Gormanston College

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Gormanston College

Franciscan College Gormanston is a Catholic school in East Meath, Ireland, operated and managed by the Irish province of the Order of the Friars Minor. The college operates under the trusteeship of the Minister Provincial and Definitory of the Franciscan Province of Ireland. In September 2014 the school will join the free school scheme.

In keeping with the centuries-old tradition of education not only by means of formal education, Franciscan College Gormanstom seeks to create an ambience within which the students live, study, pray and socialise in close proximity to the Franciscan community

The college is situated in East Meath and is approximately 32 kilometres (20 miles) north of Dublin City.

The student body numbers 250 approx and includes students from abroad, a dedicated team of qualified teachers also work as deans of residence providing additional educational tuition during evening study. Smaller size classes allow for excellent teaching and learning.

The college offers boarding and day facilities. Boarding at Gormanston is a mixture of five-day and seven-day boarding options for boys. Girls are admitted and welcome to the school as day students. International students must have an Irish contact either through an Agency or Guardianship.

The college ethos strives to direct students towards the values of mutual respect, social awareness and a reverence for God and Gospel values. Gormanston College is a public, coeducational catholic secondary school under the trusteeship of the Franciscan Province of Ireland. The College is located at Gormanston Castle (built 1789), near Gormanston, County Meath, about 32 kilometres (20 mi) north of Dublin, Ireland.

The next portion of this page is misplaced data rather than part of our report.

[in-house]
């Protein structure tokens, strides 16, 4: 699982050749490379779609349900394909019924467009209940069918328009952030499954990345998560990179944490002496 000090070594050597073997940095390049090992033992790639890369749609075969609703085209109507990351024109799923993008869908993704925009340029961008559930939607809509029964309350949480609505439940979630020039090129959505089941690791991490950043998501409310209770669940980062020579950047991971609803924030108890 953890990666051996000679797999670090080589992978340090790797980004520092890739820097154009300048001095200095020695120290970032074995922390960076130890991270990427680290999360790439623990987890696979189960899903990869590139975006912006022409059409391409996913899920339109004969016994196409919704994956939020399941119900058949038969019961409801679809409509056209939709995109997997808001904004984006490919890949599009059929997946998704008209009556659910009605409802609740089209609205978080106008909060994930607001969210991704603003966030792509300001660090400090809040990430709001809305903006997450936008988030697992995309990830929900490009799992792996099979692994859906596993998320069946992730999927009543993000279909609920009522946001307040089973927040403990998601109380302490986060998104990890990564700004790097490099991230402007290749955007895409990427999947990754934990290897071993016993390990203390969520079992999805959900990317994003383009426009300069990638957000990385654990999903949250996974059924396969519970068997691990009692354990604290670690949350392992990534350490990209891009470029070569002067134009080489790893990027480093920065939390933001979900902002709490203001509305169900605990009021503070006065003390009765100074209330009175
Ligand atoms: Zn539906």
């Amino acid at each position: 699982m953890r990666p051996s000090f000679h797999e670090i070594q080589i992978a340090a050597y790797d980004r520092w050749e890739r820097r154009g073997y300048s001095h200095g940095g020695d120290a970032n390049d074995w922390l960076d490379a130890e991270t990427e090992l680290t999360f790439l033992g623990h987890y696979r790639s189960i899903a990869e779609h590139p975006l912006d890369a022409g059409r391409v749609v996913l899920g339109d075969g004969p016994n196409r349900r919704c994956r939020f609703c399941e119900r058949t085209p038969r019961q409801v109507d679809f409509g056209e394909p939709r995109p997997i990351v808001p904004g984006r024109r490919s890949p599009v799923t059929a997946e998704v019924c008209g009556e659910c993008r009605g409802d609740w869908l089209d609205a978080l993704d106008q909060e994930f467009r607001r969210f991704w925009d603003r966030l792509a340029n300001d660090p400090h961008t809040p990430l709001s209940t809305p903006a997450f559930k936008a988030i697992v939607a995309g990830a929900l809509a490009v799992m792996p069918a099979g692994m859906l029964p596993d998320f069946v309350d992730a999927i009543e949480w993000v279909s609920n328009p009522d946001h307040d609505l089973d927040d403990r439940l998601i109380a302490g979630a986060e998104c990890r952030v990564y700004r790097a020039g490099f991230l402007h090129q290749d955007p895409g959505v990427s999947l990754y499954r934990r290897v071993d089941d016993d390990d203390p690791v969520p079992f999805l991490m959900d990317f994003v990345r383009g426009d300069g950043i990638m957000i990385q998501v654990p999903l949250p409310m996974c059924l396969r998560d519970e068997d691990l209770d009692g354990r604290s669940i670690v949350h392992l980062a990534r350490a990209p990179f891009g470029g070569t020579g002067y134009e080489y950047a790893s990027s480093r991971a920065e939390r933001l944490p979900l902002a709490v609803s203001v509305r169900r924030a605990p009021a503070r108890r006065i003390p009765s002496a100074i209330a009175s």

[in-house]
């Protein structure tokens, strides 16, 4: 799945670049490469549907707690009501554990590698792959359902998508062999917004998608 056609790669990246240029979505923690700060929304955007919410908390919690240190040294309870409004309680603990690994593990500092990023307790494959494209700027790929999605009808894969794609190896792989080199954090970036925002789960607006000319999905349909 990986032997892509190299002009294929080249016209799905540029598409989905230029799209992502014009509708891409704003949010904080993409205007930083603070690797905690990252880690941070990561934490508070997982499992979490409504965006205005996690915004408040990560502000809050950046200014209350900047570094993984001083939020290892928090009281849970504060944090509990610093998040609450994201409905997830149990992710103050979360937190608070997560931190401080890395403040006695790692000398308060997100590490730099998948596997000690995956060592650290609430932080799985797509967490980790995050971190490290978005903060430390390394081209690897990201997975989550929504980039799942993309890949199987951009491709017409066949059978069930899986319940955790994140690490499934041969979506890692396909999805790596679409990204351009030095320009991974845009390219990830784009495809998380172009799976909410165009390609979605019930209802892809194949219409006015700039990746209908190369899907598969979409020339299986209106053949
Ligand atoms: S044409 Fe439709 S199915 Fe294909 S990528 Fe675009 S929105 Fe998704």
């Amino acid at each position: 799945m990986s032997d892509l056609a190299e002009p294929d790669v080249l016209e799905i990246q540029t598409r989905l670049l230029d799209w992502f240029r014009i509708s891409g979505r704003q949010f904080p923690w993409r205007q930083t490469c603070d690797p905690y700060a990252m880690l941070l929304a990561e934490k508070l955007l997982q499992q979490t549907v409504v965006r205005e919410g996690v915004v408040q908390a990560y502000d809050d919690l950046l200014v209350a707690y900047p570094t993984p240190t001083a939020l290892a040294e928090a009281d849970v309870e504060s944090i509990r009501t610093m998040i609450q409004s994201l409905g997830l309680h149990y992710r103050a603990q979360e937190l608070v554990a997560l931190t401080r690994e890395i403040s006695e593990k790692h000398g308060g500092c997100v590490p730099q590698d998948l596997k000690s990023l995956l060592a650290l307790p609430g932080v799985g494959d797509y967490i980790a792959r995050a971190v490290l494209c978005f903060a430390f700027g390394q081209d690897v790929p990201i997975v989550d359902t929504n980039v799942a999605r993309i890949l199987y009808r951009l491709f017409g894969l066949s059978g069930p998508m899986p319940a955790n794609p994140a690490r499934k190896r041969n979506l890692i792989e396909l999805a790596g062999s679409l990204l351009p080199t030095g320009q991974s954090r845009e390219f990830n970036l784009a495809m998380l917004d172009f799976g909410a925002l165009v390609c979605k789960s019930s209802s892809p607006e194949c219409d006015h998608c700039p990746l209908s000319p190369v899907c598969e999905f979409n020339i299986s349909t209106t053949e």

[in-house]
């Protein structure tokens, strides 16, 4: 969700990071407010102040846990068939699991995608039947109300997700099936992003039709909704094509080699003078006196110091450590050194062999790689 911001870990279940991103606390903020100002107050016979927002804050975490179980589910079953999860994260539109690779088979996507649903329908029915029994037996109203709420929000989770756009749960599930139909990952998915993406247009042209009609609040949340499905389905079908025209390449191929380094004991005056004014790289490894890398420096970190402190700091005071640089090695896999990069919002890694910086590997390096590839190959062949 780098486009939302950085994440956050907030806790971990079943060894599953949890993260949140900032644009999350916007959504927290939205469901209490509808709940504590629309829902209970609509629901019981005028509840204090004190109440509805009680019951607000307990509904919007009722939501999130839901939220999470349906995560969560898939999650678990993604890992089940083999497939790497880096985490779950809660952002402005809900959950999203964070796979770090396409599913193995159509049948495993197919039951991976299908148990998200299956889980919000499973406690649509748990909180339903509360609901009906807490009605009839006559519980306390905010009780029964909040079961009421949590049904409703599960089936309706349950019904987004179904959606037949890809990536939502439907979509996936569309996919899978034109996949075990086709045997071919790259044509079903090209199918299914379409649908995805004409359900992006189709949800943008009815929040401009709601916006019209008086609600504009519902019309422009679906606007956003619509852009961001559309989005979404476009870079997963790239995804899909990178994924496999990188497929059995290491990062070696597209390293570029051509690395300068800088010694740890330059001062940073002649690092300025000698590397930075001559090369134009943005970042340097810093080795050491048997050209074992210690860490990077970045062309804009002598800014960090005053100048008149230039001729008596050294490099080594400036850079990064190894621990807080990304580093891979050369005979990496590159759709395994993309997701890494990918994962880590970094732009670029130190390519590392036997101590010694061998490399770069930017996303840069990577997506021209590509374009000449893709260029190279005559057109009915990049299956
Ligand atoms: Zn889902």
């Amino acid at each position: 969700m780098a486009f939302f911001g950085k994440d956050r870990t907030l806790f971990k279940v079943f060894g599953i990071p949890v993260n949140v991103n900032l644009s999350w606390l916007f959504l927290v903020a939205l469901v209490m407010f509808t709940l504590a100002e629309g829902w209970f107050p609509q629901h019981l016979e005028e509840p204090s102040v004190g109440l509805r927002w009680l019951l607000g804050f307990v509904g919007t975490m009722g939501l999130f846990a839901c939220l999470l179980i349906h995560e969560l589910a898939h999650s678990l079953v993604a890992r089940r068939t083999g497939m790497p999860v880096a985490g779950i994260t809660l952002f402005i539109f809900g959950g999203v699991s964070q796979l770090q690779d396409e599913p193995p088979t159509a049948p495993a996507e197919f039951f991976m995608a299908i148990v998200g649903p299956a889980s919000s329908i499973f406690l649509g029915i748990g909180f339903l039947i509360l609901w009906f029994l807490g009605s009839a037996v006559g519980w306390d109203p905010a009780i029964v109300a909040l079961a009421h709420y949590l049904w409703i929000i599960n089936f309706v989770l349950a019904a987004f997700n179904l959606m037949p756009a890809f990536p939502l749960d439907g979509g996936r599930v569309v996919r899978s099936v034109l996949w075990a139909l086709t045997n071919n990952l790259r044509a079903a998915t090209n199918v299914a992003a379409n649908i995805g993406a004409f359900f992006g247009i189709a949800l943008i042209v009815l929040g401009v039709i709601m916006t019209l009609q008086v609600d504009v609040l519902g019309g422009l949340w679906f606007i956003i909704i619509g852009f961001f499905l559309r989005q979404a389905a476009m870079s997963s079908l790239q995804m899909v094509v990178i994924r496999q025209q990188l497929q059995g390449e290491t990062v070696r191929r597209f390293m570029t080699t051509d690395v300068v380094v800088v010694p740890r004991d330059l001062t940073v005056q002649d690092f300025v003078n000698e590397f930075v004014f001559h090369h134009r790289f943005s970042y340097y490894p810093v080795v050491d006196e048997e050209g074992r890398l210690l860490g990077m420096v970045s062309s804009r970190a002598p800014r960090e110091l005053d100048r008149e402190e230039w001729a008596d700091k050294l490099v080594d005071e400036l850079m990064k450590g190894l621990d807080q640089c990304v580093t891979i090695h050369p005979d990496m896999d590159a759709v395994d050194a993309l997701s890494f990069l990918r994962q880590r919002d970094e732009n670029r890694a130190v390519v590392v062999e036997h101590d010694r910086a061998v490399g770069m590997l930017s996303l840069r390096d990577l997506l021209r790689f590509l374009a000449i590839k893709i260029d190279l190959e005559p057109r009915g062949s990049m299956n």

The college motto is Dei Gloriae, Hiberniae Honori which translates To the glory of God and the honour of Ireland.

College grounds[edit]

The college consists mainly one building and is attached to the residential castle. The grounds, straddling County Meath and County Dublin, contain a river, a mature wood and a small 9-hole golf course. The main approach avenue scrolls through a wood of selected trees. There are several playing fields, in two different locations but contiguous with the college. The college and grounds are located between the Dublin - Belfast motorway and the old main Dublin - Drogheda road. The eastern face of Gormanston Castle looks to the sea, down a long straight field, known as "Cromwells Avenue". One of the most remarkable features of the estate is the yew walk, a foliage enclosed triangular area that dates back some hundreds of years, and leads down to the graveyard, where several of the Order, both priests and nuns, as well as some students, are buried. The old coach road from Dublin to Belfast runs alongside the eastern college boundary walls.[citation needed]